The signs of obsolescence are all around. A long queue of forlorn faces at Victoria Station in London when the card-readers are down, and cash is all the ticket-folk can accept. The sighs of shop staff, and their long pauses before they deliver change, as if they no longer remember which coins are which, or what they add up to. I enjoy the quick mental exercise of totting up what’s owed and the neat satisfaction of snapping down “the exact”. They would be far happier to hear the brisk beep of contactless on a screen. My attachment to cash, however, runs deep.
I wouldn’t miss paper money – insubstantial, springy and somehow detached from the value it claims to represent. But coins have weight: sometimes, as in the case of the British two-pence piece, more than they can possibly be worth. They have been minted, forged, proved. They can be interestingly quirky, two-coloured and multi-sided, milled or not, gouged by desperate chisellers, embossed with curious devices. As a child I treated coins like jewels. None was prettier than the sixpence, with its bouquet of national flowers, and none more impressive than the half-crown, with its solid medieval shield, like a rare stone. I even had a special purse for farthings, a red leather tube that could take around 30 of the tiny copper coins, each marked with a wren.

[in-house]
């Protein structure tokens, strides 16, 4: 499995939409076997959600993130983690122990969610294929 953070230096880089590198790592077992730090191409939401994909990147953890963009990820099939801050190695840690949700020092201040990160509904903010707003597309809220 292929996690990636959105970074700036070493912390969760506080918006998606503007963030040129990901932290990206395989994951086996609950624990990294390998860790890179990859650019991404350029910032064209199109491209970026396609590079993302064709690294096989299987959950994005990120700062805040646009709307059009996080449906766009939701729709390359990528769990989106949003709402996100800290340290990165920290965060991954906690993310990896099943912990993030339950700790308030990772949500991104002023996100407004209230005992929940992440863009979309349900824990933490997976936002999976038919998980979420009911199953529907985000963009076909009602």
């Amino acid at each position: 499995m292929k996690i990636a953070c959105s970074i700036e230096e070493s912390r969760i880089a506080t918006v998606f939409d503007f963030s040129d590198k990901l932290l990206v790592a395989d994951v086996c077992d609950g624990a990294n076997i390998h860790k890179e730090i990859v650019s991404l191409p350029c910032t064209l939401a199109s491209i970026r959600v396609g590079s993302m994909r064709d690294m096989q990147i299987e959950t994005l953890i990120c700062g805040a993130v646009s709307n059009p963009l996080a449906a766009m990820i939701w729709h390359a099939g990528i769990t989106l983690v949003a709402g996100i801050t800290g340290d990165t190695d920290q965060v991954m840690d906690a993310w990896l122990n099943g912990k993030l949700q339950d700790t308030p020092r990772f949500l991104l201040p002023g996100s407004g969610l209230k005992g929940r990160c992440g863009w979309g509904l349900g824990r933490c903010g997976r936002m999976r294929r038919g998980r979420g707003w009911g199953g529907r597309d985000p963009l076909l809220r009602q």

Farthings were already history then, but history is the joy of coins. The silver threepenny-bits, with a smudged head of Edward VII, that went into the family Christmas pudding every year. The gold sovereign I found with joy on our lawn as I pegged out washing, before I realised that it had fallen from our “museum” shelf into the laundry basket. A copper quadrans of the Emperor Nerva, spotted by my husband as we were strolling through the wasteland of the Circus Maximus in Rome: the price of a loaf of bread, possibly dropped by a hasty slave. And, most ancient and thrilling, a bronze coin of Pontius Pilate from Judea, bought from a curio shop, paper-thin but still finely legible, with an augur’s staff and an olive branch. When I look at this coin I am in Pilate’s Judea, watching the auguries taken from the flight of birds, plucking ripe olives from a leaning tree.
But then, in an almost vertiginous rush, comes another feeling: a sense of the hundreds of hands through which this coin has passed. Old coins bring in a press of ghosts; and new ones, too, evoke crowds. On my first trip to Europe after the euro came in, passing from Belgium into France and back, the identical coins seemed to flow as easily and naturally, holding peoples peaceably together.
History has been made this way, largely as fingers place coins in the palm of another. It is extraordinary, I suppose, that we are still doing so. But the habit is hanging on. Outside Victoria Station, a homeless man with a slumbering dog asks me to spare what change I can. Down in the Underground, a busker with a violin hopes for the same. They do not ask for a lot – only as much as is contained, these days, in disappearing metal discs. But those ubiquitous small carriers of value, tokens of acquiescence, motions of kindness, are the weft of our human lives. A brief beep on a machine cannot replace their consequence.•